In the early 1880s, coal and mineral activities got underway in the Cle Elum River Valley and the surrounding mountains. Coal was first discovered by homesteaders in 1883. Early miners extracted the fossil fuel with picks, hoisted it from shafts by basket and rope, and shoveled it onto wagons by hand. Mules and mule skinners were later introduced to replace ropes and baskets. These methods were suitable as the coal was primarily for local use. In 1886, however, the Northern Pacific Company began to actively develop the region's coal deposits. By year's end, a rail had been laid to Cle Elum and Roslyn and the first shipment of coal (1,500 tons) soon made its way to markets of the west. At the turn of the century, several large coal concerns were mining in excess of a million tons of coal annually. Production peaked in the 1920s as companies introduced modern extractors, loaders and conveyors, and electric locomotives. Mining subsided in the face of competition from oil in the 1930s.

Even before the discovery of coal, prospectors flocked to the region searching for precious metals and ores. Efforts centered around gold, but silver, copper, lead, iron, chromium, mercury, manganese, molybdenum, nickel, and antimony were also present. Local prospectors first discovered gold around Swauk Creek in 1867, but their find was greeted with skepticism by townsfolk. The party found more gold in 1873 and proceeded to establish the Swauk Mining District and mining laws. News of the activity leaked, precipitating a gold rush into the county. Although the original boom fizzled after a year or two, new and rediscovered finds in the late 1870s initiated another rush. By 1884, the pace of activity was such that miners opted to reorganize the mining district, administering it under federal as opposed to local laws (the miners would revert back to local laws in 1905). Mining activity continued at this accelerated pace until peaking during the 1930s.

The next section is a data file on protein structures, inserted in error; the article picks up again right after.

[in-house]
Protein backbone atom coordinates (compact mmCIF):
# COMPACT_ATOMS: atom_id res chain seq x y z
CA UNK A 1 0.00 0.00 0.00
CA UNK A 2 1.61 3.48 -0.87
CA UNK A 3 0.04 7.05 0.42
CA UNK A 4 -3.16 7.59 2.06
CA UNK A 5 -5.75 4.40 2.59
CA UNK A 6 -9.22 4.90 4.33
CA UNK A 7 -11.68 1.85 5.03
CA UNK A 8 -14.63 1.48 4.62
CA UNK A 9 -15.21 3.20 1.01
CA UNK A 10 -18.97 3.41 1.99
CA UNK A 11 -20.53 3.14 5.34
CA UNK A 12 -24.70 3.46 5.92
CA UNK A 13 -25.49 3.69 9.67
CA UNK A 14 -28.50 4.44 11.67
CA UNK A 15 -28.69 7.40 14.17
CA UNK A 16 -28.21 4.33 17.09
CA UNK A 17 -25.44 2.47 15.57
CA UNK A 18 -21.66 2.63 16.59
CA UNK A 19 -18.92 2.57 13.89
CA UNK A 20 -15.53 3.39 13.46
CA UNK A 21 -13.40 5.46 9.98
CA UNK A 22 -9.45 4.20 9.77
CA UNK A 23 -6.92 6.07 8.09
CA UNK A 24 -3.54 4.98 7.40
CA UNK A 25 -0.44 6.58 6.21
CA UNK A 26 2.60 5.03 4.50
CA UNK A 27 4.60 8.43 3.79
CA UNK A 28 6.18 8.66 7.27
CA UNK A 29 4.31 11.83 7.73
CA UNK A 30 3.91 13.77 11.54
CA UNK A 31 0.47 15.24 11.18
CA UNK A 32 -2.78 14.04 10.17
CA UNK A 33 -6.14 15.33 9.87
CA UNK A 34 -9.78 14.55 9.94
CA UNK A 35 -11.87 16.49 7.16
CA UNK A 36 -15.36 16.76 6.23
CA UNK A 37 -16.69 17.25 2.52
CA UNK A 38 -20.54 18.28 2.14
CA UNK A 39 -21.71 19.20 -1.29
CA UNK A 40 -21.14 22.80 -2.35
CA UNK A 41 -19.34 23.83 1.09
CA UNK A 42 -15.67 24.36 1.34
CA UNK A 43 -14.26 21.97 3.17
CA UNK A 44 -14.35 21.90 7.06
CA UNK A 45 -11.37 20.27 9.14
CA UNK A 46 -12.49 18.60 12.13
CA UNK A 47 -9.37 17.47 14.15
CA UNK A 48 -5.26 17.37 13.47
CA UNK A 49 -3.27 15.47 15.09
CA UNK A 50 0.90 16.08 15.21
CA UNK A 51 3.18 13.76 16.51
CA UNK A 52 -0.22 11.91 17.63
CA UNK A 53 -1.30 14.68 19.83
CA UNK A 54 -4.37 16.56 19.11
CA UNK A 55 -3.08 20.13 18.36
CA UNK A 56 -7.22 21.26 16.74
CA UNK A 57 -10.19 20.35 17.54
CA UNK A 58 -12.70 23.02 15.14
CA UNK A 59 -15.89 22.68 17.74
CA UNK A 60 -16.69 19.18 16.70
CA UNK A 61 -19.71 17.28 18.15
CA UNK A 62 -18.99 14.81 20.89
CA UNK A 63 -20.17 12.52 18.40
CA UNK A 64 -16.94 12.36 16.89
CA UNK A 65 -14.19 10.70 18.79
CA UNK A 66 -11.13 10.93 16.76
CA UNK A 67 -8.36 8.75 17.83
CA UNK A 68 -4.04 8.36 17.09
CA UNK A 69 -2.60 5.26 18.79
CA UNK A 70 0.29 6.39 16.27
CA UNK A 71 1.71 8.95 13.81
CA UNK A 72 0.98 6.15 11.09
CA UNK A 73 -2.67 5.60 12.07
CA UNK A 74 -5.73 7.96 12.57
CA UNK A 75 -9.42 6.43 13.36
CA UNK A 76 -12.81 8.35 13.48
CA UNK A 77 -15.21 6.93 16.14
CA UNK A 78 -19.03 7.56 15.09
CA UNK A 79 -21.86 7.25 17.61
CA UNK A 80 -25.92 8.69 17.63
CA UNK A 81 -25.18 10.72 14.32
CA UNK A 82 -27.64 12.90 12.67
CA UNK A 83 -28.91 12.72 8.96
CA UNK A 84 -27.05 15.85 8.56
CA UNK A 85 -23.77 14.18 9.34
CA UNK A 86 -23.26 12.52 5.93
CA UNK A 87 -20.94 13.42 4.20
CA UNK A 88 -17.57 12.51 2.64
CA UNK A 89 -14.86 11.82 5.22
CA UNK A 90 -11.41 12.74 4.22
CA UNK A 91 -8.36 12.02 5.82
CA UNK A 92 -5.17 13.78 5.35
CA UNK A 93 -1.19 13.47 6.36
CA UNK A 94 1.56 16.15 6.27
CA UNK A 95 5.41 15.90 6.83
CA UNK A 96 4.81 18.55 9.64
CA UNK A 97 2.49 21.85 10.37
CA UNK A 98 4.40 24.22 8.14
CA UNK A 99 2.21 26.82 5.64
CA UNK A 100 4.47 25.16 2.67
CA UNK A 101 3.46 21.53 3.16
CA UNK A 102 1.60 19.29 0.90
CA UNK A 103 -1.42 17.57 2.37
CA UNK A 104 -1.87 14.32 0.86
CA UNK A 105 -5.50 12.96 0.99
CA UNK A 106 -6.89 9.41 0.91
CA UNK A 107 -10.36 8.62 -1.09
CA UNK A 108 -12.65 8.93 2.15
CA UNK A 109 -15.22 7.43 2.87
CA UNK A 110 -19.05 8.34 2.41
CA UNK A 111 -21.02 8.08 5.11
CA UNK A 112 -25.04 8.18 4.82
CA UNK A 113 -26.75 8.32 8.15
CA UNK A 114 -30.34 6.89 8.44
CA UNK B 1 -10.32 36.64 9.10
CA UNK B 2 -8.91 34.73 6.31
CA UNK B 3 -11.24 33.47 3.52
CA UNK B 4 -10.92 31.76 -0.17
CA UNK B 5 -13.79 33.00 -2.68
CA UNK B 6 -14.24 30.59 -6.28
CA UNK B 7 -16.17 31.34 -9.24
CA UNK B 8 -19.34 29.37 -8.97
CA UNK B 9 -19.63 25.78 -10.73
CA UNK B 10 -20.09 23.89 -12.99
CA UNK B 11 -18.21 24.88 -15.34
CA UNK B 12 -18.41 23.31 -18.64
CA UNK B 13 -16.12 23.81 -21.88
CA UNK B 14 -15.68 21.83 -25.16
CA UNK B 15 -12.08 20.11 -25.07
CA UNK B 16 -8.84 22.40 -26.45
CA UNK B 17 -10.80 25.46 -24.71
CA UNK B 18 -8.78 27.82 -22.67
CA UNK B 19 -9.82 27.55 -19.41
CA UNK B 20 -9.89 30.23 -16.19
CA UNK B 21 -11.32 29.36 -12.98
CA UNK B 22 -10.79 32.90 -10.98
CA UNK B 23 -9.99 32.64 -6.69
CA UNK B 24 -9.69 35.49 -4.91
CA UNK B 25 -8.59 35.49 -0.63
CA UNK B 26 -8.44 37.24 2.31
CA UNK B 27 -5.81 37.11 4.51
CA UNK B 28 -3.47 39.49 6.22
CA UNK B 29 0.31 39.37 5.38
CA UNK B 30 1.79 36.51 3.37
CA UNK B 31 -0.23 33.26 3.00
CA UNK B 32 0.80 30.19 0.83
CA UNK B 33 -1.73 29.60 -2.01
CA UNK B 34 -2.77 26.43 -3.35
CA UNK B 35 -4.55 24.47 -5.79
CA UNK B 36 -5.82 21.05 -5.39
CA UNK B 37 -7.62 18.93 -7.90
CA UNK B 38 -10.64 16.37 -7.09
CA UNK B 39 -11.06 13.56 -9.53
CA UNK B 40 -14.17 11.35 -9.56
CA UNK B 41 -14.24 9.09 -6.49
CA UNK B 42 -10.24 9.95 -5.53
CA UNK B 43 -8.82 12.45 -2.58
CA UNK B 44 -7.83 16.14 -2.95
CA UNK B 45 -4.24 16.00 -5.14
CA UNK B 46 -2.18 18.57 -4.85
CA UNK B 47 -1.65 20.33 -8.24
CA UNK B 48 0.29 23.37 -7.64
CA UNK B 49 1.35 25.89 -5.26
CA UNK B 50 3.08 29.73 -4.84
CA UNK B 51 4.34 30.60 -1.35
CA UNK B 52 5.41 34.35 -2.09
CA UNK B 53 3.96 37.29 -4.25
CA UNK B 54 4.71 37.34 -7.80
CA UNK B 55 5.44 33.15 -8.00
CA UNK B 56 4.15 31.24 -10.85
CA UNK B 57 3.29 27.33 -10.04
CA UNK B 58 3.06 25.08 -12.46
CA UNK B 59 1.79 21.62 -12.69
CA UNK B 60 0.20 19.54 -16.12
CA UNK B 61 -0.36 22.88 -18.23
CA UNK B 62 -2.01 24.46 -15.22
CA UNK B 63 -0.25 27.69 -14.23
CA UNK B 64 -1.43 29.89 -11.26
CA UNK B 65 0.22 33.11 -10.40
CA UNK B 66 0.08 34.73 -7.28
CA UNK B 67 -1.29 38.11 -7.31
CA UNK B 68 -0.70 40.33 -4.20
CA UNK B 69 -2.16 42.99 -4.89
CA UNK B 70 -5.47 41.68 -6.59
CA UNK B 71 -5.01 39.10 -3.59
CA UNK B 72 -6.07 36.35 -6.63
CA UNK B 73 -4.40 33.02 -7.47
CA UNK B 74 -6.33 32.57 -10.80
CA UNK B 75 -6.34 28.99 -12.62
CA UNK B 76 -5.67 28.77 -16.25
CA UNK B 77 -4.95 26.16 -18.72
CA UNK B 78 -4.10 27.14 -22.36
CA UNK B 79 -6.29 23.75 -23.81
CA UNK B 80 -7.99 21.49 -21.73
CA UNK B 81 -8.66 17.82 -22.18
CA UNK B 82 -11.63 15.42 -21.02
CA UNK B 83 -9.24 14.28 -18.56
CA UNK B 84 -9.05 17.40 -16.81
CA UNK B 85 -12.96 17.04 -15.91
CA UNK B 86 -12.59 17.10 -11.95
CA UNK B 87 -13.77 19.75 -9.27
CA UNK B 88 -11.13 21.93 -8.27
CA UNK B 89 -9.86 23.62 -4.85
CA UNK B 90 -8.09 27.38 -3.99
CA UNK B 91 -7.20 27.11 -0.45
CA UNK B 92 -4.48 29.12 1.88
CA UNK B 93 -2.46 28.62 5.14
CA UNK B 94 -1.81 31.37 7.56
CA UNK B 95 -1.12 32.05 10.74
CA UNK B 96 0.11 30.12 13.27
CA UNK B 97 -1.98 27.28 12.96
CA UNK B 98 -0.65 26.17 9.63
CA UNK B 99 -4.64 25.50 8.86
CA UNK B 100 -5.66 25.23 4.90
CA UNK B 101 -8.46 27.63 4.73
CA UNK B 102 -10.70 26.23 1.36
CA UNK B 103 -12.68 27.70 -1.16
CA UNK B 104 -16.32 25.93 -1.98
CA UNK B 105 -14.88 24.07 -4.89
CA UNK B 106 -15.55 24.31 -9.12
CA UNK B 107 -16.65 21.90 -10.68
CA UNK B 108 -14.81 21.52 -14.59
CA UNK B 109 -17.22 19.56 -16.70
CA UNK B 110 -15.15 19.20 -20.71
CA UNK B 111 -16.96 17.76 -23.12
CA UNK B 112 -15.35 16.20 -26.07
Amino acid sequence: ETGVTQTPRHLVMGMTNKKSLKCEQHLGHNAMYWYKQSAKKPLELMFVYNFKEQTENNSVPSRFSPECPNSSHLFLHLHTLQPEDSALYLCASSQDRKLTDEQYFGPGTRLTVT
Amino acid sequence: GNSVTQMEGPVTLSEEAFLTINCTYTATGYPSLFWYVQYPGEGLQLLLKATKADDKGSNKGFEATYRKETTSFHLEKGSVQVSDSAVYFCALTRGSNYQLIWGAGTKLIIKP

Interest in reopening mines has surfaced periodically since that time. Some gravel surface mining is operational today on private lands and permits are being issued by the National Forest Service for exploratory precious metal mining. The Swauk Mining District remains organized (under federal and state laws) to this day.